I met Velda Brotherton at an Ozarks Creative Writers Conference in Eureka Springs, Arkansas a few years ago. I think we’ve only had one or two conversations, but I knew this author by reputation long before I met her. Velda is quite successful and looked upon as a mentor by many authors in the Ozarks. She writes strong female protagonists who thrive despite the worlds in which they live and forces that conspire against them.
It’s my pleasure to introduce Velda Brotherton. Here’s what she has to say in her own words.
Velda Brotherton Biography
It occurred to me in my twenties that I wanted to write. I always loved to read, and it seemed natural. So for years I worked on a book that concerned a subject that I could not leave alone. However, I became so wrapped up in writing that I would go to work at my job all day and sit up half the night writing. I had no control, so I packed it all away and one day when we decided it was time to move into the country and more or less retire, I pulled it all out. I’ve been writing ever since. That first book, Beyond the Moon, was finally published.
I married at 17, had two children by 21 and went on with my life. We spent nine years living in New York with an exciting life. Once meeting James Baldwin when we attended one of his plays and he was standing outside talking to everyone.
My first books were published by Penguin after I met one of their editors at a writer’s conference. They were published under the name of Elizabeth Gregg. After four, New York crashed as far as publication went and after two more with another publisher who shall remain unknown, I decided to take some time off from fiction and write some non fiction since I had written a lot for a newspaper after we moved back to Arkansas, where I was born. Those books are all still available.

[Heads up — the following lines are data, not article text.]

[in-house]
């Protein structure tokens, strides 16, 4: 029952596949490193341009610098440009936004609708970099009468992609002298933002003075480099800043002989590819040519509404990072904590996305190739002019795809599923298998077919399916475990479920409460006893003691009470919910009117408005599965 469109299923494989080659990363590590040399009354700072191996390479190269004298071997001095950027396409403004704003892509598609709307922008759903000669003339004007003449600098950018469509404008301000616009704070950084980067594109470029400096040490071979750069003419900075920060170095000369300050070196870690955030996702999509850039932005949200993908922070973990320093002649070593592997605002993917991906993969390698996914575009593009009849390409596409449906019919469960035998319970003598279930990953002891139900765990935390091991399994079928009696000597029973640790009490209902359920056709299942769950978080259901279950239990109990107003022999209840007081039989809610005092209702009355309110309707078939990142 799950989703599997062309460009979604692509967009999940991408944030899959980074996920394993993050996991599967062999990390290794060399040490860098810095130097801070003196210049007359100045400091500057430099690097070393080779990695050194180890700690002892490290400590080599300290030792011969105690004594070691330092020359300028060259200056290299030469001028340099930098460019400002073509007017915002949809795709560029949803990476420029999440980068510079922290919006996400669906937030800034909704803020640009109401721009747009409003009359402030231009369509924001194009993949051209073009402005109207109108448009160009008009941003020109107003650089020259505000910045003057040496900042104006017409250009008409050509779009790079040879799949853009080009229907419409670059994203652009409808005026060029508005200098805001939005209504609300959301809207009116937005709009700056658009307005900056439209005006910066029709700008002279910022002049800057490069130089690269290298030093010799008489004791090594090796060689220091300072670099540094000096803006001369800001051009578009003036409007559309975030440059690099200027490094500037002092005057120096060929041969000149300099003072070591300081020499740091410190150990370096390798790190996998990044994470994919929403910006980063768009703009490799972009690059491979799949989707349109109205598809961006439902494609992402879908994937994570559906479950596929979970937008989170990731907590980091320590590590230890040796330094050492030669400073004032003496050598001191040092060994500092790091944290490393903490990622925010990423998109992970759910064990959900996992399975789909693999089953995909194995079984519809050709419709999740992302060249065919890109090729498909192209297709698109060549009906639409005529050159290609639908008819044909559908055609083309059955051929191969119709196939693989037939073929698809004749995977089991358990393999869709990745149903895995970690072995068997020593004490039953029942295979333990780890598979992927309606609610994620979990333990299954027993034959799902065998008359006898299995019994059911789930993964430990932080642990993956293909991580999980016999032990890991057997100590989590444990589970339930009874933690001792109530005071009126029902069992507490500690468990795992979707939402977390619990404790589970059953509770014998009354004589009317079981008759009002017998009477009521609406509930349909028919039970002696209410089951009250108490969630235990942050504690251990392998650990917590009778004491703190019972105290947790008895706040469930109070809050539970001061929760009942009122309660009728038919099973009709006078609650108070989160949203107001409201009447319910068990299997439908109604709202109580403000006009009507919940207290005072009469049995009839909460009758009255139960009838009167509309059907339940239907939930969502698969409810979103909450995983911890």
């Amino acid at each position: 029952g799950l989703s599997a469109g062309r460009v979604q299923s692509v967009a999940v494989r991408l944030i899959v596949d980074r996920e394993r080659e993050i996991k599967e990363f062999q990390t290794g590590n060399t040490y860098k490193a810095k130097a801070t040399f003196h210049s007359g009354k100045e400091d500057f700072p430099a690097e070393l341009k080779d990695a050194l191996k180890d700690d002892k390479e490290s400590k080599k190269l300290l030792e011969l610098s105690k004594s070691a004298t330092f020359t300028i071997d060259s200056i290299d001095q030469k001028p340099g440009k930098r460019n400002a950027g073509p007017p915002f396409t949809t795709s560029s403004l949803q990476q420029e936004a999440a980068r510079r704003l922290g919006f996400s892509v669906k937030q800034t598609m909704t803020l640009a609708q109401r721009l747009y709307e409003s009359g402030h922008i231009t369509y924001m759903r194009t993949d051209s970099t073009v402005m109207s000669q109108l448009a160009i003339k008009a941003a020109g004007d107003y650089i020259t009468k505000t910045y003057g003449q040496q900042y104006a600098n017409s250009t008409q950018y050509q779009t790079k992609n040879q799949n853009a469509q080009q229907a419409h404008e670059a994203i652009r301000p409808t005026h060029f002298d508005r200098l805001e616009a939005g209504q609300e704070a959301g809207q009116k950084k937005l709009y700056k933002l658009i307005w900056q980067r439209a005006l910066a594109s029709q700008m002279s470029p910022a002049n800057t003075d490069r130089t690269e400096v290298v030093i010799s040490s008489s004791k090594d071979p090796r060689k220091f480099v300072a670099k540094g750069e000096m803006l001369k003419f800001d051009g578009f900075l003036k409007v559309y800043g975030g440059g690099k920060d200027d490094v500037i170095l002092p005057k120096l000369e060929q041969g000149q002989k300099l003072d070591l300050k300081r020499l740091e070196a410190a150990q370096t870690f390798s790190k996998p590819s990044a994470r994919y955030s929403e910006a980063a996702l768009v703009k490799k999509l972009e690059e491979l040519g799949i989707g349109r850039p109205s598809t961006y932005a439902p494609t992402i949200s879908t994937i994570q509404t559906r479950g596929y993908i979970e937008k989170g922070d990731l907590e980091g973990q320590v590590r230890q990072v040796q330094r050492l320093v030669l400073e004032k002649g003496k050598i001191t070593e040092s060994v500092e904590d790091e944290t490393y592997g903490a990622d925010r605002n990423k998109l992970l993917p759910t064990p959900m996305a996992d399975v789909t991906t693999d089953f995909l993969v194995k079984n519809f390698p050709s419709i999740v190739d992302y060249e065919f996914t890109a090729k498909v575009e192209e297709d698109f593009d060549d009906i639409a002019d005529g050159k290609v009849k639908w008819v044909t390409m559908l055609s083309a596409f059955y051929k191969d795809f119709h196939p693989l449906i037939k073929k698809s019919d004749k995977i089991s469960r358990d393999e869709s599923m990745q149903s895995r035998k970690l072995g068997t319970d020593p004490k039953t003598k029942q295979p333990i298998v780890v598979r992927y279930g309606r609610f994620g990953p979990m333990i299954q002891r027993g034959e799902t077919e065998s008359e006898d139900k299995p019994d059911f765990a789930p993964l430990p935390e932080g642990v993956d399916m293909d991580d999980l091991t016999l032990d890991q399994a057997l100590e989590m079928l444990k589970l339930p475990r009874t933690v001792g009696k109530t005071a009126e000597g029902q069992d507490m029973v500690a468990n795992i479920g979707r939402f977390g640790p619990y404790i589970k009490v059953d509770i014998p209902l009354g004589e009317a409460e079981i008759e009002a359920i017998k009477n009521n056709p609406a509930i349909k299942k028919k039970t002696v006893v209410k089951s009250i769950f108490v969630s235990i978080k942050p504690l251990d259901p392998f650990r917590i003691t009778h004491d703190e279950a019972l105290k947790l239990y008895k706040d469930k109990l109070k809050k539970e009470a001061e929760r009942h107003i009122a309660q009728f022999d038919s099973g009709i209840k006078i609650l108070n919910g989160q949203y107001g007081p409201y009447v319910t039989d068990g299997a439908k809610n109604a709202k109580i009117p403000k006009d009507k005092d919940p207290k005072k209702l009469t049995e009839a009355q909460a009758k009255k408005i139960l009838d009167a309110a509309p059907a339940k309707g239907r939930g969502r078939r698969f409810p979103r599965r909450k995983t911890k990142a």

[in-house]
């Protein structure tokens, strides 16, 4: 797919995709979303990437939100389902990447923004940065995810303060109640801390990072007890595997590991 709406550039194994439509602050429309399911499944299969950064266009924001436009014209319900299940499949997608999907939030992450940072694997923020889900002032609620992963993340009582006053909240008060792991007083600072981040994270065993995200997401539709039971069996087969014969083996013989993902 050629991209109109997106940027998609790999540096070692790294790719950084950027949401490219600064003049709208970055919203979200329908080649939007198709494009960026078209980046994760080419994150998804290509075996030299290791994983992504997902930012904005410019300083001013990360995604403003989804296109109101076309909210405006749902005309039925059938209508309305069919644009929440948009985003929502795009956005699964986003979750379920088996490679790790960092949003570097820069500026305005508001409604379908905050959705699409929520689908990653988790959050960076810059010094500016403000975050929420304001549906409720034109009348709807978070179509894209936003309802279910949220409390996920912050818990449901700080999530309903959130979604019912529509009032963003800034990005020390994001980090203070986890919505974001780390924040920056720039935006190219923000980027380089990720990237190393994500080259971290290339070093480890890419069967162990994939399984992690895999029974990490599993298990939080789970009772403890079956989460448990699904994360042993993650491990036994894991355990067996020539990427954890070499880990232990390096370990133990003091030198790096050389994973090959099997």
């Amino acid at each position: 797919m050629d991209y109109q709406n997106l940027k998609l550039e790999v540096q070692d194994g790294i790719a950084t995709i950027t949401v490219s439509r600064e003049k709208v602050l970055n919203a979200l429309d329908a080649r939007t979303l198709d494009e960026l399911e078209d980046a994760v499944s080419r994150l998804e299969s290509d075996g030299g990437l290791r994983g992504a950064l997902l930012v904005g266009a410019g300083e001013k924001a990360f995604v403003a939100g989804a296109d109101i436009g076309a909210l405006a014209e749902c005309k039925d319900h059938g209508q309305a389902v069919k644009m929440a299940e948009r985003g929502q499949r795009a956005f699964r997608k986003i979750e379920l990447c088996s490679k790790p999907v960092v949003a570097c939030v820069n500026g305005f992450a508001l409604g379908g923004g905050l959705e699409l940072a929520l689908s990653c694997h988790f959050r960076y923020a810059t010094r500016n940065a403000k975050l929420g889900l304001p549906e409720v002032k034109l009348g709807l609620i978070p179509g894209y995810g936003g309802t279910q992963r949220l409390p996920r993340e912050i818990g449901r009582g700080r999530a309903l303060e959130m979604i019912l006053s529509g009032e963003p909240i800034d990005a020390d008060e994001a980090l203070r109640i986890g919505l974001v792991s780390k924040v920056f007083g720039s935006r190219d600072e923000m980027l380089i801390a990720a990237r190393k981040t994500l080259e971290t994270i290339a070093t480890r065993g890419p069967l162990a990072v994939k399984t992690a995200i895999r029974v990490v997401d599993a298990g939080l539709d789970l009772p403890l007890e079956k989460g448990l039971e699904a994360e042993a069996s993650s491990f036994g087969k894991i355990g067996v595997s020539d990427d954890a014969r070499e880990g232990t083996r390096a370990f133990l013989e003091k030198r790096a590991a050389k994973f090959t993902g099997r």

I’m now published with Oghma Creative Media, and I’ve lost count of how many of my books they’ve published, but it’s a lot. They’re all on Amazon. LOL
Being a writer is only second to the best of my life, my family coming first. I’ve met some of the nicest people during those years. After thirty years of writing, I have no desire to stop until it stops me. I have thirty books still in publication. My family includes two daughters, a grandson and granddaughter, and two great grandsons. They have always supported me and my work. I still live in my home state of Arkansas.
Ozarks Maven Author Spotlight Interview
For those readers who are unfamiliar with you, please tell us a little about yourself.
In 1983 I finished writing a draft for my first novel, Beyond the Moon. By joining with other authors in the area to critique each other’s work, I found out how much I didn’t know about writing. Most of all, I began a long adventure that is with me still. I began with short stories and magazine articles, moved on to work for a newspaper and interview and write many personal stories and write western historical romances published by Penguin. It’s been a wonderful life. Living in the Ozarks near where I was born, I’m now working with Oghma Creative Media, an Arkansas publisher I contacted through that original critique group. I’ve seen the publication of 30 books, six of which are nonfiction.